Although it is technically possible to turn red diesel into white diesel, mainly through various bleaching processes, it is almost impossible to totally remove the chemical signature of the red dye from the diesel, and even trace amounts can be detected.
- Differences Between Red and White Diesel
The main difference between the two types of diesel lies in the dye. Red diesel does not carry fuel duty, which is the reason for the very strict rules
where it can be used.
It also appears to be of a lower grade, as many who have used it in cars or trucks admit that the vehicles in question do not seem to run as well, and the red diesel also seems to involve greater output of soot and smoke.
- Cost Involved in Bleaching
To turn red into white diesel generally involves investing in a variety of chemicals and equipment. By the time all this has been paid for, it is more cost-effective to just buy white diesel in the first place.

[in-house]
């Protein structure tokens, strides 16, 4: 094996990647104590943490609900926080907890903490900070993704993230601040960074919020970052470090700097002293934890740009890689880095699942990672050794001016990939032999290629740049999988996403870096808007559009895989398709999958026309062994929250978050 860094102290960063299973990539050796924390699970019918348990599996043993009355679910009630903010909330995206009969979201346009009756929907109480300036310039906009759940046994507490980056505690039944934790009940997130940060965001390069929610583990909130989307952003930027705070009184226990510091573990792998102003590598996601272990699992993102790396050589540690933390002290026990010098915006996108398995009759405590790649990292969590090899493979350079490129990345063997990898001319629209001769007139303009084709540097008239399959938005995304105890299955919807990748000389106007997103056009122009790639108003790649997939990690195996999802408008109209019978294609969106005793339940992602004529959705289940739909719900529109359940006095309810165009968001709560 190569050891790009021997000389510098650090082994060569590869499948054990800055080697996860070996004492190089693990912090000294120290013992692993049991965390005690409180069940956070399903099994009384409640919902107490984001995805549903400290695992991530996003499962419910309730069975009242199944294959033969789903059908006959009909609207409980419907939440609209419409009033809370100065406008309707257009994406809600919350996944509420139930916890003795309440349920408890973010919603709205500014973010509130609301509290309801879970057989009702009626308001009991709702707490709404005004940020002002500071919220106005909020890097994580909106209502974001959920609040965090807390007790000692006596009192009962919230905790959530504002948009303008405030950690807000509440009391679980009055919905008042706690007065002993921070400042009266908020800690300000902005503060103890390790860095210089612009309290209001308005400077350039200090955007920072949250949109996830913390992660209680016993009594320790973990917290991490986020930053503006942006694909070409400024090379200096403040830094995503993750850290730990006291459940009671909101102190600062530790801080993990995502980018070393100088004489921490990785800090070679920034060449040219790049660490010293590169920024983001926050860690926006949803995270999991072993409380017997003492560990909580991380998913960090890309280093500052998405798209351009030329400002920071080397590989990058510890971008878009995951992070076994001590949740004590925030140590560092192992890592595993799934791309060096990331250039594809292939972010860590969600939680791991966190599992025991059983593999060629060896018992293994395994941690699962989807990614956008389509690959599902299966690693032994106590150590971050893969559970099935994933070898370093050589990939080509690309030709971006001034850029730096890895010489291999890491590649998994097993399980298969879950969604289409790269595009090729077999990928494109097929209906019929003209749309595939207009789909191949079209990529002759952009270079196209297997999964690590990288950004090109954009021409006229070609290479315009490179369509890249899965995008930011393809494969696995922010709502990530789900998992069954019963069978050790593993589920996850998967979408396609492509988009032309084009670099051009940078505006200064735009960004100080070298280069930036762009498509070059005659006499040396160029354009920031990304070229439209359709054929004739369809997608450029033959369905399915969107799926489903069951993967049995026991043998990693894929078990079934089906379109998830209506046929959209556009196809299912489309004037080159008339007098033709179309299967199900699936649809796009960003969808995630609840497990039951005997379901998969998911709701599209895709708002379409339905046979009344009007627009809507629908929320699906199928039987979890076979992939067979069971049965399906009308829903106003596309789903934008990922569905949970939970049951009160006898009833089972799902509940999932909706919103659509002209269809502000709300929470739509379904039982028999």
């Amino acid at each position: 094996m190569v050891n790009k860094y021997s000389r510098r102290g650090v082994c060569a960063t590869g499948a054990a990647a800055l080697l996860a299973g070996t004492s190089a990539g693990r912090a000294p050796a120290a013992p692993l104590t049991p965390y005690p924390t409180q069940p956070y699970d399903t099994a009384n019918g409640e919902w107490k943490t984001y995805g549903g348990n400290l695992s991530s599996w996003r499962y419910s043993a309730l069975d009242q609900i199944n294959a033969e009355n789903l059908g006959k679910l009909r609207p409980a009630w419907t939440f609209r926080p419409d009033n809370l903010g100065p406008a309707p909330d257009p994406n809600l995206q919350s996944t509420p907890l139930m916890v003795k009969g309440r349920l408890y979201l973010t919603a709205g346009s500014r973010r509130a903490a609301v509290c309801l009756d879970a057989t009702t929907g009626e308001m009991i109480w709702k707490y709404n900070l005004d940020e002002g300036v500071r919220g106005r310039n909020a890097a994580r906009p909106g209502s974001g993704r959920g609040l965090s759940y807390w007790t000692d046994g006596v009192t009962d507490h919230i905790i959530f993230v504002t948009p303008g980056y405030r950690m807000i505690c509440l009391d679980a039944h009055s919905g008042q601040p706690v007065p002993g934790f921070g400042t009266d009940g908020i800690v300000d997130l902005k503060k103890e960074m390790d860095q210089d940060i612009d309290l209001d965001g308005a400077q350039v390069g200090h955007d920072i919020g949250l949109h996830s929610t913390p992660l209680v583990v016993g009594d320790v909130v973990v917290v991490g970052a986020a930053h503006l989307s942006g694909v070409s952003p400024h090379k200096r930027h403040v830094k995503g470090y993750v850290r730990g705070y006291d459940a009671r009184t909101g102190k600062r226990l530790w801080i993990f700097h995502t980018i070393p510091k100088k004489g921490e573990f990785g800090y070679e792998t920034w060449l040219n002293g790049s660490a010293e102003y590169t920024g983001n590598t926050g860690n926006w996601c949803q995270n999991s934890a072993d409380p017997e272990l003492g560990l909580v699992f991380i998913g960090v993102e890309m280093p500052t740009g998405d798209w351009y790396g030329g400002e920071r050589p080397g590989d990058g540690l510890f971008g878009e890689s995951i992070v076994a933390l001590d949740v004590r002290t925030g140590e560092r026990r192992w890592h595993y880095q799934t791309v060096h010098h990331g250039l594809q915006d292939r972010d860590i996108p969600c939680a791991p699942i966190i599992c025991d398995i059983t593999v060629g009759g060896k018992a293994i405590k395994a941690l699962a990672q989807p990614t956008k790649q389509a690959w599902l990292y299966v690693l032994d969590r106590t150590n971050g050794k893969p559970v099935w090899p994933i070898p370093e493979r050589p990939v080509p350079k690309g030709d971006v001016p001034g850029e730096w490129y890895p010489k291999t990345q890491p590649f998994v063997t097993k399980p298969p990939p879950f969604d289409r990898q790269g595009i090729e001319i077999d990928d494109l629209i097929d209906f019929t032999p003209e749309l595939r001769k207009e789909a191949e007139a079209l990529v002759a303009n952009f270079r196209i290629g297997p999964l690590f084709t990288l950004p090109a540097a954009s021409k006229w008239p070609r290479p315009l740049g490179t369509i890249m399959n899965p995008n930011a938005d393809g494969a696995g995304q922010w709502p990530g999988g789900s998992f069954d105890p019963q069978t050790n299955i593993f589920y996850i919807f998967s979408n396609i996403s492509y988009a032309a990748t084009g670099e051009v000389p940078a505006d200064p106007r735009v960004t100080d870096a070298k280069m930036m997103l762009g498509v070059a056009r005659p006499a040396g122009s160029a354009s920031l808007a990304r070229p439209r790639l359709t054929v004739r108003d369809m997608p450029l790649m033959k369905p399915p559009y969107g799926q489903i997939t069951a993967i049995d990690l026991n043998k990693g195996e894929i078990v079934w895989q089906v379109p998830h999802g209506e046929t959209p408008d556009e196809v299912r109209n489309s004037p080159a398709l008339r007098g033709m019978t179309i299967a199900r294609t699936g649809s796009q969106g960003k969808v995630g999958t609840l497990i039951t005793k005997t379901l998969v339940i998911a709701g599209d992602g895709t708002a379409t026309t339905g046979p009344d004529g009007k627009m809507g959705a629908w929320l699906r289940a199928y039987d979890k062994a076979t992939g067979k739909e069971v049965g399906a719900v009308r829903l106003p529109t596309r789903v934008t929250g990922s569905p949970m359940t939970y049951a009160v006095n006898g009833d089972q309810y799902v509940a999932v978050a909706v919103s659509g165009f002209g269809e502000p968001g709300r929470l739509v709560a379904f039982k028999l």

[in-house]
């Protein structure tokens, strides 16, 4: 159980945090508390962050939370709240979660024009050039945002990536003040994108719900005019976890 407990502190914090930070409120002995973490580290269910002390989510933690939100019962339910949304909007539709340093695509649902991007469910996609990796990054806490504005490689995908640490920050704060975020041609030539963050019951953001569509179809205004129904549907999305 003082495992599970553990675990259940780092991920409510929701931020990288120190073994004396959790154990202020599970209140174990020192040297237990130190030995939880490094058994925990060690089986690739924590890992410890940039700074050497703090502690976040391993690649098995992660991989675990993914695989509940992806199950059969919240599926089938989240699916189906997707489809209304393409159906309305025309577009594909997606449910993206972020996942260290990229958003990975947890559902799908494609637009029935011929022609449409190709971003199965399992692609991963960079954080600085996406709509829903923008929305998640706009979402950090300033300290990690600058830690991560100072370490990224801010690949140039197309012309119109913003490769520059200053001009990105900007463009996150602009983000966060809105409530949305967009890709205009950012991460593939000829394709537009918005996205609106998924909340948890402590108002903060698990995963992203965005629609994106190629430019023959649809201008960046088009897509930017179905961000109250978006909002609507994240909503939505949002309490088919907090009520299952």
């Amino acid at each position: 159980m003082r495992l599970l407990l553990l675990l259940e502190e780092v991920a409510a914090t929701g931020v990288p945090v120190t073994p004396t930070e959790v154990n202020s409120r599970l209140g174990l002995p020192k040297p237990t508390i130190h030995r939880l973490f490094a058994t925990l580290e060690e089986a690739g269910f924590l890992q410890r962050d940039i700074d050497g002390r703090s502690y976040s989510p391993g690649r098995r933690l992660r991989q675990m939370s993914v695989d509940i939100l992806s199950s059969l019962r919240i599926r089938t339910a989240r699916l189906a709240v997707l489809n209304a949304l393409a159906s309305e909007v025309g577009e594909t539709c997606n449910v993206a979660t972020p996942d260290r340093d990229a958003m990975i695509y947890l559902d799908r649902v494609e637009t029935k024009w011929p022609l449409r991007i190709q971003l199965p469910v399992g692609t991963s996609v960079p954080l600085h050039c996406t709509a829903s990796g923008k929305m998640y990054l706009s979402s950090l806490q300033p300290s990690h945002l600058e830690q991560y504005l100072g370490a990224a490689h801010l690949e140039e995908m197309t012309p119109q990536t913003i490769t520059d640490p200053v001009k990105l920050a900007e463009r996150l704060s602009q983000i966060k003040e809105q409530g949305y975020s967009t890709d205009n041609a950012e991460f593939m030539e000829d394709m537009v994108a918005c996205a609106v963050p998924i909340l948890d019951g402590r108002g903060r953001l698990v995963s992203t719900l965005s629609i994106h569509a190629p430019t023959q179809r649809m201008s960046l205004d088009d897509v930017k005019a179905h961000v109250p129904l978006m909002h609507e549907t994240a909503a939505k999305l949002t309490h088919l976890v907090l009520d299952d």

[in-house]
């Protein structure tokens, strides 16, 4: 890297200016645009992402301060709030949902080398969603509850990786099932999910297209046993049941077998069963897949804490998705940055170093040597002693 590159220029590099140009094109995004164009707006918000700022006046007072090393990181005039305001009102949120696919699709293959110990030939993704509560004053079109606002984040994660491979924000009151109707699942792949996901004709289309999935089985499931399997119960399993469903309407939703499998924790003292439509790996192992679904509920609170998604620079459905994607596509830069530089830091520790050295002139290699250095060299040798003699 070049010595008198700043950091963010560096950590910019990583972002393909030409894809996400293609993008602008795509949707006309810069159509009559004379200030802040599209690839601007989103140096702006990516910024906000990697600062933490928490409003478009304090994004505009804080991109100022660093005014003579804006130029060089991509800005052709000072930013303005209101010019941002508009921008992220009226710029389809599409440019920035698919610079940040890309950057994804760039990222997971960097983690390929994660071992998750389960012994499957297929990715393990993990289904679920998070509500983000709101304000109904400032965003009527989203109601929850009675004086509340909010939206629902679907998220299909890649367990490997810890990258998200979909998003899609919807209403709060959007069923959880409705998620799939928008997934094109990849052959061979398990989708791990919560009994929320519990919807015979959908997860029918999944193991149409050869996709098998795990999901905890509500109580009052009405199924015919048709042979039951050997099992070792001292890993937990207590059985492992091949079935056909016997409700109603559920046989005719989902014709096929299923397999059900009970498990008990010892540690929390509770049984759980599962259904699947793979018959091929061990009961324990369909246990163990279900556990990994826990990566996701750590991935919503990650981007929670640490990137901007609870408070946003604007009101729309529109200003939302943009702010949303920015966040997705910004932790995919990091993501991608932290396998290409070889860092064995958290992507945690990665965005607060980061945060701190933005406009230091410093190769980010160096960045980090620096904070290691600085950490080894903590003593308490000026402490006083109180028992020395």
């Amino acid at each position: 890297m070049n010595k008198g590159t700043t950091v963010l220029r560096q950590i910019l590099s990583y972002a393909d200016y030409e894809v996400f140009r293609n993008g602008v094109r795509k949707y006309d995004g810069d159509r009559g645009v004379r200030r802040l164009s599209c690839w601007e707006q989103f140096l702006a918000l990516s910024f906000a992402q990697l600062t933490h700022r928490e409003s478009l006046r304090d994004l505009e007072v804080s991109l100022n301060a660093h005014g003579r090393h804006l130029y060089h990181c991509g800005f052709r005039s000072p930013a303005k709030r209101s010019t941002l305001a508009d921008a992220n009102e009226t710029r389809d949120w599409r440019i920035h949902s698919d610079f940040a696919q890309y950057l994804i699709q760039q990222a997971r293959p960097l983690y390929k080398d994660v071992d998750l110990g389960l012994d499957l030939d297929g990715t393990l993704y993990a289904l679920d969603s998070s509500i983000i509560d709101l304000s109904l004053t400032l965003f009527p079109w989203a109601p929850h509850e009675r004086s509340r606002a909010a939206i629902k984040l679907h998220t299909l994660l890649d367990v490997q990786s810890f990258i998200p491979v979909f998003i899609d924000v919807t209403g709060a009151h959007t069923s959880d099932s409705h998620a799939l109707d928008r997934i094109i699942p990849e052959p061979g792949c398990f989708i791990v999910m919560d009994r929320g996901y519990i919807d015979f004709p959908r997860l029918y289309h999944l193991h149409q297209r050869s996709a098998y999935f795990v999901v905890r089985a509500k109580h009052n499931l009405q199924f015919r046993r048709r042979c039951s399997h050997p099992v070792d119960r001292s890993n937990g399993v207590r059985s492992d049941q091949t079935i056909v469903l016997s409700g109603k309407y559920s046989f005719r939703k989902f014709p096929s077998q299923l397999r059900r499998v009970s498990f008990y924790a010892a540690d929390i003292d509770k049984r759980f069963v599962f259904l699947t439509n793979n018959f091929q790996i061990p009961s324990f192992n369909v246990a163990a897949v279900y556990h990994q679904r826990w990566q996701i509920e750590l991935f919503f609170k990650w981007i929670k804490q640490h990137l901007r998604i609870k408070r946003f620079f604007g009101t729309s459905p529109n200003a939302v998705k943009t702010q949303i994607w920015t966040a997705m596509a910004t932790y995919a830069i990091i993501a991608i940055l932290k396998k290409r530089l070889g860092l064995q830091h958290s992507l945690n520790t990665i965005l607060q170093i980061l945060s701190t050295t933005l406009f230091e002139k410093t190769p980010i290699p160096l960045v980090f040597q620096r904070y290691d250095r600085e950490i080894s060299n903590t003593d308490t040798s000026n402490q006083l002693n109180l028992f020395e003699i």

Turning red diesel into white is illegal and, if you are caught, carries large fines. In addition, the car it was used in often gets impounded for at least 12 days. It will then also cost to have it released again.
As a whole, everyone across a whole range of sources seems to agree that turning red diesel into white diesel is simply not worth the effort. There are only very few people who are willing to take the legal risk involved.
Considering the expenses, time and effort as well, especially as traces of the dye's signature will remain and be detectable anyway, the whole idea of trying to save money by flaunting the law and tampering with fuel seems to be a pretty pointless exercise.